Jackson drives his epic plot along with prose that's as muscular as it is bewitching. Swaggering political speeches melt into lines of lyrical sweetness. The phrase "hold still, Time, while I catch you with my brushes. And one day, we may learn from this memory of you held captive by color wrapped in lines" seems to hang in the air like breath on a winter's day. At other times, Jackson conveys ideas so compactly that they reverberate long after War's conclusion. "Peace is just a moment's pause for aim" has been scored in my thoughts ever since. The characters, though largely symbolic, are sharply drawn. Kain (a praying mantislike Kevin Clarke) leaps off the stage with his venomous plans. Meanwhile, Kulan's battle with his conscience (sympathetically portrayed by Cassidy Brown) makes the hero seem deeply human. Even secondary characters like the moral-dispensing cloth-maker Madam Ajbi and the gossiping doctor Madam Ajtza come to life thanks to Jackson's use of comical catchphrases.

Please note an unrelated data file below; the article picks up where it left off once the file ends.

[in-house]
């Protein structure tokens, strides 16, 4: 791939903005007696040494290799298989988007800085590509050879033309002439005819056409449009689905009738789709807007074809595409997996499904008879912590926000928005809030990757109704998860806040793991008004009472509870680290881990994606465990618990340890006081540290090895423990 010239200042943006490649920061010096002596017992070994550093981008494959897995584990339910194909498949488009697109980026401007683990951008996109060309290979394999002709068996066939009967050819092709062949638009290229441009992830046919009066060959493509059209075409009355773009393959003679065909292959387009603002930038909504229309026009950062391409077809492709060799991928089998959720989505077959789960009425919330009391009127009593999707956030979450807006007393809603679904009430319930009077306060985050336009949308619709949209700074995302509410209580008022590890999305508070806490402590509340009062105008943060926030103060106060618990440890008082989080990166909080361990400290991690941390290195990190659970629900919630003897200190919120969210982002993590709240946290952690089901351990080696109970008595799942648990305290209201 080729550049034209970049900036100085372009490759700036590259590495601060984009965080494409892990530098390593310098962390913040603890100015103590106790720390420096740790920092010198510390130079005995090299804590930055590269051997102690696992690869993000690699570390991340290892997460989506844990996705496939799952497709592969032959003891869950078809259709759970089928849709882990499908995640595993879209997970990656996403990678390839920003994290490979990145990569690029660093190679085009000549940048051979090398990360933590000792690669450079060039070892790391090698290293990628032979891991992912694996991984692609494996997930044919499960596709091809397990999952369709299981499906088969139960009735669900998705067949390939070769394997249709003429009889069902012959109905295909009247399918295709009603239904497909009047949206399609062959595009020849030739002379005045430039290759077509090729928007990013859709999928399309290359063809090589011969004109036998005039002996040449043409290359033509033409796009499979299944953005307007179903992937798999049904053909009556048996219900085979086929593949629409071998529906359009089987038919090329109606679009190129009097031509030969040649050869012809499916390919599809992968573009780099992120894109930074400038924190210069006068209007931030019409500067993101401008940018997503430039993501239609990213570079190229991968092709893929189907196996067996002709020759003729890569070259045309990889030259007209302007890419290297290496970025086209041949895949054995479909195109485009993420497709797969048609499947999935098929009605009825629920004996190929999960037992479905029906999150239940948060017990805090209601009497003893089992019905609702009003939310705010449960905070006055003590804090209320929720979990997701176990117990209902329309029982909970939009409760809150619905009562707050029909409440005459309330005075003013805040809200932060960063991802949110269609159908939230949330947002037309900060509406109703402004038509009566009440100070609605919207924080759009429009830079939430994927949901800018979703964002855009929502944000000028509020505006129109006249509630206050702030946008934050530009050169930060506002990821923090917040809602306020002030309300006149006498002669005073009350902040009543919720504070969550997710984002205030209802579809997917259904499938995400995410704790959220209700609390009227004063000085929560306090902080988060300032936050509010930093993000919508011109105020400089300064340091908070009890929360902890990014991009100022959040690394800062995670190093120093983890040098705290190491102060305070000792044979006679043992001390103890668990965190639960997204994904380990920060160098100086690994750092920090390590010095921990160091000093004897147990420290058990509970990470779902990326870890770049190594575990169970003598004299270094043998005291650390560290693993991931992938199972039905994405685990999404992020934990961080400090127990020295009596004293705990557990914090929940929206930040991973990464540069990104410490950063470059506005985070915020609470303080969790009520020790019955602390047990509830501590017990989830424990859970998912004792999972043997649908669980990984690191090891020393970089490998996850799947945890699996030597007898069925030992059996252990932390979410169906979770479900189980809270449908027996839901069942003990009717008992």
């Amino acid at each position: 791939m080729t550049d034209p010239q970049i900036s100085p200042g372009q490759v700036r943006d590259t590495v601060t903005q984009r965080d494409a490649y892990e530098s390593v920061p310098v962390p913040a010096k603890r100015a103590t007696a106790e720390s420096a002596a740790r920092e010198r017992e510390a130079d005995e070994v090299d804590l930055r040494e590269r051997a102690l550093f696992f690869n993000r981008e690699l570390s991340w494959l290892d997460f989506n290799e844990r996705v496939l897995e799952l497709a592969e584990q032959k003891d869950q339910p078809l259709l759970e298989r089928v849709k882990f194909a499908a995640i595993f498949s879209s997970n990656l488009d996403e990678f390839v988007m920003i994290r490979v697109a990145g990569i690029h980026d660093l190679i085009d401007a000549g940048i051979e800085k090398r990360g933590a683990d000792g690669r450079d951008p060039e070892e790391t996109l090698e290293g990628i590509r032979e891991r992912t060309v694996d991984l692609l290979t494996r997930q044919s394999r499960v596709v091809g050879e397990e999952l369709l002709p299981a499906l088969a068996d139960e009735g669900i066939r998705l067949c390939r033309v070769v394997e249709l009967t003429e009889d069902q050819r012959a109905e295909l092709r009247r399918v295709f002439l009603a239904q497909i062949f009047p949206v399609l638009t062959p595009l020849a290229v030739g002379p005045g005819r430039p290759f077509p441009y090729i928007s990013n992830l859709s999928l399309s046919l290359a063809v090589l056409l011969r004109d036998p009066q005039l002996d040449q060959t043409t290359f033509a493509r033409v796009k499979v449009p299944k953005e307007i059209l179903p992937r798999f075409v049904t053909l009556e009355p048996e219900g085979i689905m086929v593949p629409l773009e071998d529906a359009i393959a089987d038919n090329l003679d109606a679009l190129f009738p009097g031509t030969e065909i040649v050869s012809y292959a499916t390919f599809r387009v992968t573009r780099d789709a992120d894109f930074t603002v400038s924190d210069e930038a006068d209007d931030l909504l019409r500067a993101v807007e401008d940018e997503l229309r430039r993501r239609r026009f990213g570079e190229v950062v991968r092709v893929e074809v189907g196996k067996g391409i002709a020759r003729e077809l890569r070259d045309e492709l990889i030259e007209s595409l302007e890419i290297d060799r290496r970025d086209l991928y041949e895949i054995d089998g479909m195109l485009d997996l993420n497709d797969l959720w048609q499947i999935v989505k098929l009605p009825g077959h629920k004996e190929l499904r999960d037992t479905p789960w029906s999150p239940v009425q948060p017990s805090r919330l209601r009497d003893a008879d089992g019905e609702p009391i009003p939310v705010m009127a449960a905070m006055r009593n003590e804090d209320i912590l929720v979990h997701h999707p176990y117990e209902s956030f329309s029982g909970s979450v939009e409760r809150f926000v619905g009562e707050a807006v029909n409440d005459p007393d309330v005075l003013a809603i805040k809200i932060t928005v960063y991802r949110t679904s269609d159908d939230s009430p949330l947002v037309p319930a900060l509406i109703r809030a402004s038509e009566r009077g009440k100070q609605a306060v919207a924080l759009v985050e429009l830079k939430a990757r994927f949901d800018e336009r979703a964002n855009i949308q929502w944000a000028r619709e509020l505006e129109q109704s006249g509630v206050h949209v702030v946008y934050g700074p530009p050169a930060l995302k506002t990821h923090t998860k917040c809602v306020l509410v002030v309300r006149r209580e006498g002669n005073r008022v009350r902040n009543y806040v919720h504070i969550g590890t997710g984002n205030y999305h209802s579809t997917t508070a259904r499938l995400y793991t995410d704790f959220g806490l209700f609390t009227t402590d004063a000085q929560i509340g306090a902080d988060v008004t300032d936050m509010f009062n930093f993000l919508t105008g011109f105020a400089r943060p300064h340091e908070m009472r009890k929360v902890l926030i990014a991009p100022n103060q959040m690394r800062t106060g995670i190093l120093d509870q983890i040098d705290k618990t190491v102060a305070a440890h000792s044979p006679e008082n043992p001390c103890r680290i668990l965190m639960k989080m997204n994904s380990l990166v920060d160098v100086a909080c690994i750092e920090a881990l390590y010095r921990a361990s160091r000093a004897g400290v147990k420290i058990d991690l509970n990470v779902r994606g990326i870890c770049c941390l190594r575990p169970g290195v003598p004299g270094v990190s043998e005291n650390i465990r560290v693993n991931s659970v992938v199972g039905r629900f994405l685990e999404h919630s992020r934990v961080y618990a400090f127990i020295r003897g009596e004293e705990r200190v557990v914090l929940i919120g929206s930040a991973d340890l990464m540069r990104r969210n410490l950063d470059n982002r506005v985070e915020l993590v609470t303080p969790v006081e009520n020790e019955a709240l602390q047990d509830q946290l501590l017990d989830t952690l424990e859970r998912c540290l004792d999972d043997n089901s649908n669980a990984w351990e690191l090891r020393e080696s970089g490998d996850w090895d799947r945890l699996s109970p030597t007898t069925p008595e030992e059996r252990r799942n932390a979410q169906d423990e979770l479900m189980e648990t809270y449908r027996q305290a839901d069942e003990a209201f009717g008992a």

If anything keeps us hypnotized for close to three hours, it's the production's gliding visual and musical landscapes created with perfect control and attack by the acting ensemble and two musicians. Whether consciously or not, the production echoes certain Western theatrical auteurs' interpretations of Eastern dramatic traditions. Jackson seems a natural heir to the celebrated French director Ariane Mnouchkine in particular. Mnouchkine terms her work "imaginary kabuki" because she's not interested in the authentic regurgitation of Asian theatrical forms; she'd rather reinvent them to create a new sense of reality. Jackson does the same in The Forest War. By blending characteristics of kabuki such as heavily stylized movements, elaborate makeup and costumes, black-clad stage "assistants" (or "kurogo"), and simple props instead of full-fledged scenery (e.g., a small black-and-gold mat to symbolize the throne) with occidental ideas (such as fierce, mood-shifting lighting effects and Western musical instruments like the clarinet and timpani), Jackson creates a physical environment that flawlessly encapsulates his theme: the simultaneous dissonance and harmony between two very different ways of being.
When myth expert Joseph Campbell wrote "the latest incarnation of Oedipus, the continued romance of Beauty and The Beast, stands this afternoon on the corner of 42nd Street and Fifth Avenue, waiting for the traffic light to change," he meant that we are all still creatures of myth. Yet the quirkiness of this image makes the ancient legends seem postmodern. Just as the principles of yin and yang, war and peace, and life and death are inextricably linked in The Forest War, so a great story is old and new at once.